Photo credit: Rob Howard licensed under CC BY-NC-ND 2.0

by Arnold Gordon, PhD

Gas-powered leaf blowers cause many problems. They are noisy, pollute the air with carcinogens, aerosolized particulate matter and greenhouse gases, and disturb the natural leaf litter layer that protects the ground.

As far back as 1993, environmental activists urged the Town of Greenwich to impose a ban on the use of gas-powered leaf blowers. In 2011, a new group, Citizens Against Leaf Blower Mania, urged town selectmen to impose a spring-to-fall ban on noisy leaf blowers without success. The current ordinance in Greenwich is the following:

No person shall operate or permit the operation of any gasoline-powered leaf blower between 6:00 p.m. and 8:00 a.m. Monday through Friday and between 3:00 p.m. and 9:00 a.m. Saturday, Sunday and Holidays. Commercial and/or residential property parcels of one-quarter (1/4) acre or less may only be serviced by one (1) gasoline-powered leaf blower at any given time. Premises located in the Town of Greenwich may only be serviced by one (1) gasoline-powered leaf blower, at any given time, from Memorial Day through Labor Day, inclusive.

Some of these restrictions are ignored especially on large properties. The town noise ordinance allows the use of the blowers every day of the year and enforcement means police must witness offenders using the equipment.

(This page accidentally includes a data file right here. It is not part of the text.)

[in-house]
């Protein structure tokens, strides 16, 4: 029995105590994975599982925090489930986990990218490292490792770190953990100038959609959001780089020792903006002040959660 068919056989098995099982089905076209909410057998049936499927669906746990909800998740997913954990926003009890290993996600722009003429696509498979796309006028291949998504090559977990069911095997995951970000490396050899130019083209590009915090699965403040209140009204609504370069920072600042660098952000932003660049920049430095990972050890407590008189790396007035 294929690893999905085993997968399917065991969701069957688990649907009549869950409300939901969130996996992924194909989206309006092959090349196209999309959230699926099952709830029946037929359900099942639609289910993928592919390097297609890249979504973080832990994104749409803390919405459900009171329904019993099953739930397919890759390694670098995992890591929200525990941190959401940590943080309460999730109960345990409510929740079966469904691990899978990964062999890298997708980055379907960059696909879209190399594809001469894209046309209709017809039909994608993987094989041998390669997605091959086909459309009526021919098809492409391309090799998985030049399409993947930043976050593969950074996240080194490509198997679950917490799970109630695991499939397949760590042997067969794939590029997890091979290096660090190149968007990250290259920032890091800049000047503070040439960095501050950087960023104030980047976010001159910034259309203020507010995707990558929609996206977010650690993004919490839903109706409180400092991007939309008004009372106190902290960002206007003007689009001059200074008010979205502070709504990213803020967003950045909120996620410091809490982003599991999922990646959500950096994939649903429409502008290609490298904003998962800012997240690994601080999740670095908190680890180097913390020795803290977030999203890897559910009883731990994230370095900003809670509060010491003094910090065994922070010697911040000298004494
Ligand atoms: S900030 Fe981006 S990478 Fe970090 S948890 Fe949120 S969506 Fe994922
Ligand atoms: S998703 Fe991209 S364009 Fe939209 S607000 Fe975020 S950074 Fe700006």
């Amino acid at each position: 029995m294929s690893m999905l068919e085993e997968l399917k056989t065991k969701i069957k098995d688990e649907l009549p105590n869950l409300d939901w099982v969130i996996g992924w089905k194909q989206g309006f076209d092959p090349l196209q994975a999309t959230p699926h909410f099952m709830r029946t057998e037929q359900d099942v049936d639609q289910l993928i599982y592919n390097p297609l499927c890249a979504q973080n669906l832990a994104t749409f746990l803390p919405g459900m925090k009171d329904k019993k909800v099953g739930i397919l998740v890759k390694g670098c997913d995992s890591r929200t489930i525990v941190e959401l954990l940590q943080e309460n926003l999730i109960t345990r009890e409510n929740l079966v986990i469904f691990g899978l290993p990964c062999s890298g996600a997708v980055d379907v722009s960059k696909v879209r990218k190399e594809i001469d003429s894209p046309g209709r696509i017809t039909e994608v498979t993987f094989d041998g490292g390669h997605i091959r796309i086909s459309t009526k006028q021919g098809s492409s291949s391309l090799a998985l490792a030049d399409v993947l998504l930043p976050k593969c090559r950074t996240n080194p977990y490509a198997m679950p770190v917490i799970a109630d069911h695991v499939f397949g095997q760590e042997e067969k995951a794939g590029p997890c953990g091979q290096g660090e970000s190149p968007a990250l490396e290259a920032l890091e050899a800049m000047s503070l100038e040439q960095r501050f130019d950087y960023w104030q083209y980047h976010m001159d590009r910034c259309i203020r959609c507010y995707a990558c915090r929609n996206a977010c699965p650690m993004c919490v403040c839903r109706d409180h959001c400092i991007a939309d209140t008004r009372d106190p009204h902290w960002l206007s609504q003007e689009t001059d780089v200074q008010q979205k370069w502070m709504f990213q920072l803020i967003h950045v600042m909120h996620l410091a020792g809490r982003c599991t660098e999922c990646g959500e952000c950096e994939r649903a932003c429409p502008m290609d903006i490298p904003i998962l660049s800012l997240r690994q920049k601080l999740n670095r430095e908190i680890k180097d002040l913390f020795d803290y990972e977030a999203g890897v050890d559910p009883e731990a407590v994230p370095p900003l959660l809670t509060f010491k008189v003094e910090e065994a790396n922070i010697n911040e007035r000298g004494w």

Recently, a new group was formed, Quiet Yards Greenwich, with the goal of finding a better balance between the needs of landscapers and the concerns of homeowners about the impacts of gas-powered leaf blowers on health, the environment and quality of life. The group has created a survey that aims to educate residents on the impacts of gas-powered leaf blowers and determine whether they would support limits on their use.

Quiet Yards Greenwich asks residents to contact local elected representatives and ask for restrictions on gas powered leaf blowers. They also offer some tips for homeowners:

Ask gardeners to mulch leaves by running a mower over them and leave them in place to fertilize your topsoil. Use excess mulched leaves to start a compost pile, mulch garden beds and shrubs, or rake them into the woods. If leaf blowers must be used, switch to electric leaf blowers.

Arnold Gordon is a resident of Greenwich, Connecticut